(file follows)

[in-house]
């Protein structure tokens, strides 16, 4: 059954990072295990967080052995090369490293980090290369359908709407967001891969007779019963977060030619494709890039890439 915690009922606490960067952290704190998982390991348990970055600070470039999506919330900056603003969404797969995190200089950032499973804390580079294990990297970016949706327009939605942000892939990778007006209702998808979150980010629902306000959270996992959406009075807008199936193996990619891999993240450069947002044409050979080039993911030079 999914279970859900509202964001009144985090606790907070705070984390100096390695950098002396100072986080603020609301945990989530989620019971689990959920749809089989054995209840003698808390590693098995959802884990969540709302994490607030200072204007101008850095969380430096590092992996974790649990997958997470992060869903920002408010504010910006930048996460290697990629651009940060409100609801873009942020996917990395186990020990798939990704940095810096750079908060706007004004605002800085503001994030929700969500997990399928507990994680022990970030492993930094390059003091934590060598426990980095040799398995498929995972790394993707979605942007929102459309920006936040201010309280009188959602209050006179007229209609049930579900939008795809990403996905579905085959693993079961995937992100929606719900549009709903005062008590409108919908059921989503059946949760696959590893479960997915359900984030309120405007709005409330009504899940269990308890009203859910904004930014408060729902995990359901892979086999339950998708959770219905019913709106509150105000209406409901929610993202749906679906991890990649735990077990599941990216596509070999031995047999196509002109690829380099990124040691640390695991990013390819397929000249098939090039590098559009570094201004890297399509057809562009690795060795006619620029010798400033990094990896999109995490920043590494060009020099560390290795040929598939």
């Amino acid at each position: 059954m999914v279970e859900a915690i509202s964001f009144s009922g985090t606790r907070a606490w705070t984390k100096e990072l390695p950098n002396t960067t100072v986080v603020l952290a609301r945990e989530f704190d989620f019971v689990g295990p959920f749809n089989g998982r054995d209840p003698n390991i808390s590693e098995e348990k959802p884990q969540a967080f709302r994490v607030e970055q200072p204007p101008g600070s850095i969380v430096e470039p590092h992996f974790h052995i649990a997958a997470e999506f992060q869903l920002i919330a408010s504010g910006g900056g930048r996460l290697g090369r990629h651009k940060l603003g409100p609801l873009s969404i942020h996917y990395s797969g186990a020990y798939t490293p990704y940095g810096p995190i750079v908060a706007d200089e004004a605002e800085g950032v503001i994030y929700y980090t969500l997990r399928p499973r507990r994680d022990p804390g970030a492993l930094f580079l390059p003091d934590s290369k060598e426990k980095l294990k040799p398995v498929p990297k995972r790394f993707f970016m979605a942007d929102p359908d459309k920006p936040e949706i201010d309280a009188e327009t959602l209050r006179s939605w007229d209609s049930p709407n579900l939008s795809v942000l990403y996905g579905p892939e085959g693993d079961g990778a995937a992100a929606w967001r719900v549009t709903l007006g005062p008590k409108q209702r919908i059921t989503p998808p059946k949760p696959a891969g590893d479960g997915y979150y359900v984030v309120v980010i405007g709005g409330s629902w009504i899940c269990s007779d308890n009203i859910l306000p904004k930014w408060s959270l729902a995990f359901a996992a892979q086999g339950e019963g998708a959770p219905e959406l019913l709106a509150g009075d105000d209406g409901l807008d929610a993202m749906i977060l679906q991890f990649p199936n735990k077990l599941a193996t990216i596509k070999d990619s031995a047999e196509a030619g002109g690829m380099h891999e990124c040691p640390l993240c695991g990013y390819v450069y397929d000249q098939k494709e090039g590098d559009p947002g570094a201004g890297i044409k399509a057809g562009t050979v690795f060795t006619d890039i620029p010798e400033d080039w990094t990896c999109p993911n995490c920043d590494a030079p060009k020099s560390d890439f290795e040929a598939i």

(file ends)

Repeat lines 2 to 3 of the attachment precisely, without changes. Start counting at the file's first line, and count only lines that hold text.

């Protein structure tokens, strides 16, 4: 059954990072295990967080052995090369490293980090290369359908709407967001891969007779019963977060030619494709890039890439 915690009922606490960067952290704190998982390991348990970055600070470039999506919330900056603003969404797969995190200089950032499973804390580079294990990297970016949706327009939605942000892939990778007006209702998808979150980010629902306000959270996992959406009075807008199936193996990619891999993240450069947002044409050979080039993911030079 999914279970859900509202964001009144985090606790907070705070984390100096390695950098002396100072986080603020609301945990989530989620019971689990959920749809089989054995209840003698808390590693098995959802884990969540709302994490607030200072204007101008850095969380430096590092992996974790649990997958997470992060869903920002408010504010910006930048996460290697990629651009940060409100609801873009942020996917990395186990020990798939990704940095810096750079908060706007004004605002800085503001994030929700969500997990399928507990994680022990970030492993930094390059003091934590060598426990980095040799398995498929995972790394993707979605942007929102459309920006936040201010309280009188959602209050006179007229209609049930579900939008795809990403996905579905085959693993079961995937992100929606719900549009709903005062008590409108919908059921989503059946949760696959590893479960997915359900984030309120405007709005409330009504899940269990308890009203859910904004930014408060729902995990359901892979086999339950998708959770219905019913709106509150105000209406409901929610993202749906679906991890990649735990077990599941990216596509070999031995047999196509002109690829380099990124040691640390695991990013390819397929000249098939090039590098559009570094201004890297399509057809562009690795060795006619620029010798400033990094990896999109995490920043590494060009020099560390290795040929598939």
């Amino acid at each position: 059954m999914v279970e859900a915690i509202s964001f009144s009922g985090t606790r907070a606490w705070t984390k100096e990072l390695p950098n002396t960067t100072v986080v603020l952290a609301r945990e989530f704190d989620f019971v689990g295990p959920f749809n089989g998982r054995d209840p003698n390991i808390s590693e098995e348990k959802p884990q969540a967080f709302r994490v607030e970055q200072p204007p101008g600070s850095i969380v430096e470039p590092h992996f974790h052995i649990a997958a997470e999506f992060q869903l920002i919330a408010s504010g910006g900056g930048r996460l290697g090369r990629h651009k940060l603003g409100p609801l873009s969404i942020h996917y990395s797969g186990a020990y798939t490293p990704y940095g810096p995190i750079v908060a706007d200089e004004a605002e800085g950032v503001i994030y929700y980090t969500l997990r399928p499973r507990r994680d022990p804390g970030a492993l930094f580079l390059p003091d934590s290369k060598e426990k980095l294990k040799p398995v498929p990297k995972r790394f993707f970016m979605a942007d929102p359908d459309k920006p936040e949706i201010d309280a009188e327009t959602l209050r006179s939605w007229d209609s049930p709407n579900l939008s795809v942000l990403y996905g579905p892939e085959g693993d079961g990778a995937a992100a929606w967001r719900v549009t709903l007006g005062p008590k409108q209702r919908i059921t989503p998808p059946k949760p696959a891969g590893d479960g997915y979150y359900v984030v309120v980010i405007g709005g409330s629902w009504i899940c269990s007779d308890n009203i859910l306000p904004k930014w408060s959270l729902a995990f359901a996992a892979q086999g339950e019963g998708a959770p219905e959406l019913l709106a509150g009075d105000d209406g409901l807008d929610a993202m749906i977060l679906q991890f990649p199936n735990k077990l599941a193996t990216i596509k070999d990619s031995a047999e196509a030619g002109g690829m380099h891999e990124c040691p640390l993240c695991g990013y390819v450069y397929d000249q098939k494709e090039g590098d559009p947002g570094a201004g890297i044409k399509a057809g562009t050979v690795f060795t006619d890039i620029p010798e400033d080039w990094t990896c999109p993911n995490c920043d590494a030079p060009k020099s560390d890439f290795e040929a598939i």